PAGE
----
written by Michael Lehman | illustrated and art directed by Plum
One time there was a girl living way out in the woods with her father in a cabin all alone. I know her name, but I ain’t gonna tell it to you, ’cause I hear she’s still on the run.
Her father was tall and thin. Stringy, you might say. He got that way from eating pieces of string like they was noodles with sauce on top and everything, and string beans, and nothing else. But out in the woods the girl and him didn’t have much of anything to eat. He was too proud to farm in the dirt and he was a lousy hunter. They would have starved except the wolves took pity on him and left out a few scraps of rotten meat.
He was too proud to chop wood or draw water or mend the roof or any of that, and so the girl did as much as she could. Fact was, he’d been a rich man, the owner of a whole coal mine back in the east. He couldn’t hold on to it, though, on account of some of the miner’s daughters he summoned to his mansion for “instruction” were never seen again, and the town, even though it was a company town, and even though it was his company, grew restless, and on some dark night in some dark room with the windows shut the word “justice” was even mentioned, and he took his own little daughter and lit out for the west before that justice got any more real.
So they lived in a cabin all alone in the woods, and the girl, despite her hunger, grew stronger. She would slip away from the cabin and lie among the hummocks of deep moss and intricate lichen and it was almost, as she slept and dreamed, almost like the mother she’d lost. And she listened to the birds and learned from them how much food there is to find in a forest.
When she’d reached a certain span, her father brought out a dress a miner’s daughter had worn, a dress he’d folded and saved and carried all the way out to the woods, and he commanded the girl to put it on. Then he threw a great big pile of the wood she’d chopped on the fire and paced around and around the cabin floor reading aloud in a thunderous voice from the most boring part of the book of Leviticus and snapping a stockman’s whip he happened to have among his possessions for no reason.
What would you do, if you were the girl? It’s not such a simple question. He was her father, you know. The only life she had ever known. But you’re right, in the end, she ran out the door. And do you know what else she did? She nailed the door shut from the outside and set fire to the cabin and watched it burn until she was sure her father was dead.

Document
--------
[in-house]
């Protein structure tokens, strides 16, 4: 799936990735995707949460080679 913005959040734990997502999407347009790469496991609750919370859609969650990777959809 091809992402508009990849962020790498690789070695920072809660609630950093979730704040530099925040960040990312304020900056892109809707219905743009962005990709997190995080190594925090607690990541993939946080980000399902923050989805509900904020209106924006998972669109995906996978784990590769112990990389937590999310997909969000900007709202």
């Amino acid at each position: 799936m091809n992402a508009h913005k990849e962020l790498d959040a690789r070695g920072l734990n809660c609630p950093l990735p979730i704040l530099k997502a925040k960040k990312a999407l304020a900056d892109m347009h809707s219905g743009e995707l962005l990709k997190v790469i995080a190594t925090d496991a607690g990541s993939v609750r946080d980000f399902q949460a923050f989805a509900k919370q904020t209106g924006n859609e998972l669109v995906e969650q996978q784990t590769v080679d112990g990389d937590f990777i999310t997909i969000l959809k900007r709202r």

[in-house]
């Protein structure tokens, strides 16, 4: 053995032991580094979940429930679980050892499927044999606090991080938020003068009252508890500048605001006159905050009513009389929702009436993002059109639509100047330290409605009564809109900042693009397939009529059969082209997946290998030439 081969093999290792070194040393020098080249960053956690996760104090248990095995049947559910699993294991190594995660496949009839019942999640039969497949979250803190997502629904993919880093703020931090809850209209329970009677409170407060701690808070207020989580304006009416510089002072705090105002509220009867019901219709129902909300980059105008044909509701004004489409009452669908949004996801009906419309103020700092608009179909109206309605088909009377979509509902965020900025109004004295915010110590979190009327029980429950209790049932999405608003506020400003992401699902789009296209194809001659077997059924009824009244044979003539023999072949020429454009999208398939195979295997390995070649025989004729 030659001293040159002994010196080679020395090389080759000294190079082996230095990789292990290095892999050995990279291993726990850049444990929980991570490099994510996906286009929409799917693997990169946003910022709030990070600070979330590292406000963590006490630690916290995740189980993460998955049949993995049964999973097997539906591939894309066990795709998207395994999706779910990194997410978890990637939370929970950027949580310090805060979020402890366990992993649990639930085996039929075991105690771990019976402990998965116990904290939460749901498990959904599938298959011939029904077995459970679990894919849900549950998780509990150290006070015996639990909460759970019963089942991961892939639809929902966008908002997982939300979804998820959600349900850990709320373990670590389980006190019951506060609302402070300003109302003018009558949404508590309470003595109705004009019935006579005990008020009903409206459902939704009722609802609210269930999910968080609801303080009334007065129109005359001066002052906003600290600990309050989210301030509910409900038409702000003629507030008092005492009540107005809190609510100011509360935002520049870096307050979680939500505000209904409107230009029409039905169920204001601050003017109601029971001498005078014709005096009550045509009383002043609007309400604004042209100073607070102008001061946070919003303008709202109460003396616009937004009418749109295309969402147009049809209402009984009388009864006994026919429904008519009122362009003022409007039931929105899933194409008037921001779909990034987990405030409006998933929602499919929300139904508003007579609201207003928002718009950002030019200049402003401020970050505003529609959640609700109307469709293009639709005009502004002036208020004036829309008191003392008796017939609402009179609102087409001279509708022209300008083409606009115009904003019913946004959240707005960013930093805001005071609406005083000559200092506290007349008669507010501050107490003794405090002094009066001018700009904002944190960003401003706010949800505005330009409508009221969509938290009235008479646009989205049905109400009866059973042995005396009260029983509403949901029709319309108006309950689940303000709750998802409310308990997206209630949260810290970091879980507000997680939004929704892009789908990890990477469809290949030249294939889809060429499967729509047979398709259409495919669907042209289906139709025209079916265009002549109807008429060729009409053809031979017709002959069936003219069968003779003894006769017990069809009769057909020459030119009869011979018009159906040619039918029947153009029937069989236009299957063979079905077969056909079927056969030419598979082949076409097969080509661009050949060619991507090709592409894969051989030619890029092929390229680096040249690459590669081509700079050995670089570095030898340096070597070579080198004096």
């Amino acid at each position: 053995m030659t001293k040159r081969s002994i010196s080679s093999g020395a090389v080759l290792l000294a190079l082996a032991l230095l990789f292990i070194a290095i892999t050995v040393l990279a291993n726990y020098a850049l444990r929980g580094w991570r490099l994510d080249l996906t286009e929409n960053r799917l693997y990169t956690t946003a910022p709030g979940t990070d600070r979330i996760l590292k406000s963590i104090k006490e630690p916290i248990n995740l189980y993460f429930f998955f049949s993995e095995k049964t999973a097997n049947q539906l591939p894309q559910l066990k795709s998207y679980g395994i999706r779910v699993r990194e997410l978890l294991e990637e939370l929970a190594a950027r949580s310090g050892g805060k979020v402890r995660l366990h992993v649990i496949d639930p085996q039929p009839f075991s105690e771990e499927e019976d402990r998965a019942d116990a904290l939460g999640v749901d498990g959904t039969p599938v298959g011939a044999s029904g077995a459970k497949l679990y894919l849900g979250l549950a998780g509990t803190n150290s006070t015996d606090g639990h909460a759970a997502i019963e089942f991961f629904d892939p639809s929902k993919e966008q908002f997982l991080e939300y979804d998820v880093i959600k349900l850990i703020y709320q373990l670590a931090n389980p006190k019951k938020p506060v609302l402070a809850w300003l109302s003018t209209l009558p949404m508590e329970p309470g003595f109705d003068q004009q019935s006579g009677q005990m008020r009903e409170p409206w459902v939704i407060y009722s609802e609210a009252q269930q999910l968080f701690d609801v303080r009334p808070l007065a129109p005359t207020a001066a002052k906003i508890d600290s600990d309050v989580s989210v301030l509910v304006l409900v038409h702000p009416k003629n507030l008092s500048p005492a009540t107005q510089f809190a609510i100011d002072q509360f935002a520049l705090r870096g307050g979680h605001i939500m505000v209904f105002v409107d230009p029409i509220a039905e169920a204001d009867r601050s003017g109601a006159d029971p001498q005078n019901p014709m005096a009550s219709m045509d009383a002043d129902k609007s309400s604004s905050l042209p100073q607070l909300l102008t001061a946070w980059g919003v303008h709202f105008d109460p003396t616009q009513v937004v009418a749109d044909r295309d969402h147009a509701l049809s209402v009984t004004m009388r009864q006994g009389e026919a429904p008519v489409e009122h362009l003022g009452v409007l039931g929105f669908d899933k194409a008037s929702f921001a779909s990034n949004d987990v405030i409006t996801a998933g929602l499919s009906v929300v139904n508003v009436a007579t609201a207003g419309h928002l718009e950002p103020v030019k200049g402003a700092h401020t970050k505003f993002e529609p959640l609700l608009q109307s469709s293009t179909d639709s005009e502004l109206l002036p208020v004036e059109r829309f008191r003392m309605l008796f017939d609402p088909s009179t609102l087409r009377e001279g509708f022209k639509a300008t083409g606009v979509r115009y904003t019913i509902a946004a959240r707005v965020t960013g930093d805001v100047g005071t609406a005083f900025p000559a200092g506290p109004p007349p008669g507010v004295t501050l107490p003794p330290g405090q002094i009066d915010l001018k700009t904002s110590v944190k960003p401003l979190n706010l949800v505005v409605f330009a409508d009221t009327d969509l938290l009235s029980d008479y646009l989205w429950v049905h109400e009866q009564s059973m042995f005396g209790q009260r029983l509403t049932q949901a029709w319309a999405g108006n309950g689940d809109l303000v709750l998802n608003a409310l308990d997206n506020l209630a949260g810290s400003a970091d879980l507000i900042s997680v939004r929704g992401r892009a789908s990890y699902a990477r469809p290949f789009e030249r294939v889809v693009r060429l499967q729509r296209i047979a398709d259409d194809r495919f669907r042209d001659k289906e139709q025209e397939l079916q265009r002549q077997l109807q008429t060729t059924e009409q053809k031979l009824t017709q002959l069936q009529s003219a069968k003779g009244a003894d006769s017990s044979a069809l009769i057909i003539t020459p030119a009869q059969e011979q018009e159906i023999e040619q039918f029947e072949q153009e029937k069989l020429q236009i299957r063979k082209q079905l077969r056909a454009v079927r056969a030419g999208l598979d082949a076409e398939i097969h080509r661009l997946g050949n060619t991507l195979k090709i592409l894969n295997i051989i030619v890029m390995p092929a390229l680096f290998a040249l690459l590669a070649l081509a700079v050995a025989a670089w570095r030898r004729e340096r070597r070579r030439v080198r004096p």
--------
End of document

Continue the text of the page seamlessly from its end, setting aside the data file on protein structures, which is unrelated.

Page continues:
She walked away for days and nights without end, and came to the tracks, and climbed aboard a train going west. She figured she’d ride to end of the line, where fierce Red Injuns patrolled the ramparts of the Sierra Nevada with Chinese guns and Japanese swords. They would let her cross the frontier, she knew, when they heard her sing in the language of birds.
In California they gambled with yarrow stalks and the prizes were the past and future. She wanted to live in a country where everything was strange. It would be like dunking her head in a bucket of cool, clean water.
She climbed aboard the saloon car. There was a man in the corner with huge side whiskers and blue tinted glasses playing a jangling little piano that rattled with the rails. There was a bartender with a moustache like a whisk broom slouched on the bar and a bunch of gamblers in black Stetson hats around a table playing cards.
“Sit down and mix some biscuits with these boys,” one of the gamblers said.
She sat down at the table and laid her father’s money down. They dealt her in. She looked at her cards. The suits were sails, wings, wheels, and hooves. A wasp lit on her ear. When the gamblers saw it, they shouted, they reached towards her face, they did all the things that would make it sting. She held up her hand to still them. It was not a gesture they would ordinarily have respected from a girl. But at that moment it seemed to come through the train wheels from the silence deep under the earth. The wasp crawled into the little amphitheater of the inner ring of her ear and buzzed and buzzed. The buzzing unraveled seams in space and
time and she saw herself, and the gamblers, sitting at different tables, playing other cards, reflected back into infinity like mirrors facing each other. They sat in a mud hut beside a road paved with stones. Her face was lined with tattoos. The suits were coins, whips, seeds, and graves. She stood under the open sky and the gamblers were wolves all around her. She held a burning ball of pitch wrapped in moss in her hands.
She turned in one card and drew The Wanderer.
“That ain’t even s’posed to be in this deck,” said one of the gamblers.
“That means we get all your money,” said another.
“It means I go free at the border,” she said.
“Now miss . . .” said a gambler. “What’s all this talk about ‘going free?’ What does that even mean?”
She raised the butt of her father’s pistol just a hair to where it caught the light and they could she had them all covered under the table.
“I’d tell you,” she said. “If I thought it would do any good.”
About the Artists:
Michael Lehman studied writing at a state university, worked for newspapers, and lives in the mountains. His essay from the Standing Rock pipeline resistance, titled Plymouth Rock Standing on its Head, appears in the current issue of Camas magazine.
Plum is an illustration collective based in Brooklyn, NY.